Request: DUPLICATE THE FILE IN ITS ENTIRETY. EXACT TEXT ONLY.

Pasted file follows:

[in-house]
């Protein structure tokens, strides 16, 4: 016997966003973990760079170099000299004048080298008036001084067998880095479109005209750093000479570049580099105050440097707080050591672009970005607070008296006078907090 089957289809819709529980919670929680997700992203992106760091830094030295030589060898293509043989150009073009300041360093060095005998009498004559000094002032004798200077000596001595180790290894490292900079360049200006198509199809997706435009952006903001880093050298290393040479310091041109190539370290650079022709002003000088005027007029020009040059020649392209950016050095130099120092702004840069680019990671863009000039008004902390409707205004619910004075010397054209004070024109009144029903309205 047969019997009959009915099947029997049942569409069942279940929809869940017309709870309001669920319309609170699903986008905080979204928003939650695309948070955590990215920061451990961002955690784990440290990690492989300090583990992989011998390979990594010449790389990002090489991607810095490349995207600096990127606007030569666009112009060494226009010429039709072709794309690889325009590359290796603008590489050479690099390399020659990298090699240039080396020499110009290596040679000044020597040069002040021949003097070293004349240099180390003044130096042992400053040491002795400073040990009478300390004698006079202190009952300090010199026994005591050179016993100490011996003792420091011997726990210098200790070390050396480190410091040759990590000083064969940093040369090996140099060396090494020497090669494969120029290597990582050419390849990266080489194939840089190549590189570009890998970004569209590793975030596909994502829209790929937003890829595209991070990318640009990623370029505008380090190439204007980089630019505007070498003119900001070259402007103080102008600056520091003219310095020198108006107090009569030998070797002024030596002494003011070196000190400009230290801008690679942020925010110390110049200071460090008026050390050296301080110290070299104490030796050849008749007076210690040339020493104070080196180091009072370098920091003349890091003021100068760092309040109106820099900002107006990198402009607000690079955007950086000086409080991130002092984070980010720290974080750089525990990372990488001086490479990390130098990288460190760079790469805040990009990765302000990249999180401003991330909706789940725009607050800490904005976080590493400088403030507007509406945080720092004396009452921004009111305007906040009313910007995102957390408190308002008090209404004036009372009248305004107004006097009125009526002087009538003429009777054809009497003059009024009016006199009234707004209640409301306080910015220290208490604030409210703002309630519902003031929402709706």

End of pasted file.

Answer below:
[in-house]
């Protein structure tokens, strides 16, 4: 016997966003973990760079170099000299004048080298008036001084067998880095479109005209750093000479570049580099105050440097707080050591672009970005607070008296006078907090 089957289809819709529980919670929680997700992203992106760091830094030295030589060898293509043989150009073009300041360093060095005998009498004559000094002032004798200077000596001595180790290894490292900079360049200006198509199809997706435009952006903001880093050298290393040479310091041109190539370290650079022709002003000088005027007029020009040059020649392209950016050095130099120092702004840069680019990671863009000039008004902390409707205004619910004075010397054209004070024109009144029903309205 047969019997009959009915099947029997049942569409069942279940929809869940017309709870309001669920319309609170699903986008905080979204928003939650695309948070955590990215920061451990961002955690784990440290990690492989300090583990992989011998390979990594010449790389990002090489991607810095490349995207600096990127606007030569666009112009060494226009010429039709072709794309690889325009590359290796603008590489050479690099390399020659990298090699240039080396020499110009290596040679000044020597040069002040021949003097070293004349240099180390003044130096042992400053040491002795400073040990009478300390004698006079202190009952300090010199026994005591050179016993100490011996003792420091011997726990210098200790070390050396480190410091040759990590000083064969940093040369090996140099060396090494020497090669494969120029290597990582050419390849990266080489194939840089190549590189570009890998970004569209590793975030596909994502829209790929937003890829595209991070990318640009990623370029505008380090190439204007980089630019505007070498003119900001070259402007103080102008600056520091003219310095020198108006107090009569030998070797002024030596002494003011070196000190400009230290801008690679942020925010110390110049200071460090008026050390050296301080110290070299104490030796050849008749007076210690040339020493104070080196180091009072370098920091003349890091003021100068760092309040109106820099900002107006990198402009607000690079955007950086000086409080991130002092984070980010720290974080750089525990990372990488001086490479990390130098990288460190760079790469805040990009990765302000990249999180401003991330909706789940725009607050800490904005976080590493400088403030507007509406945080720092004396009452921004009111305007906040009313910007995102957390408190308002008090209404004036009372009248305004107004006097009125009526002087009538003429009777054809009497003059009024009016006199009234707004209640409301306080910015220290208490604030409210703002309630519902003031929402709706």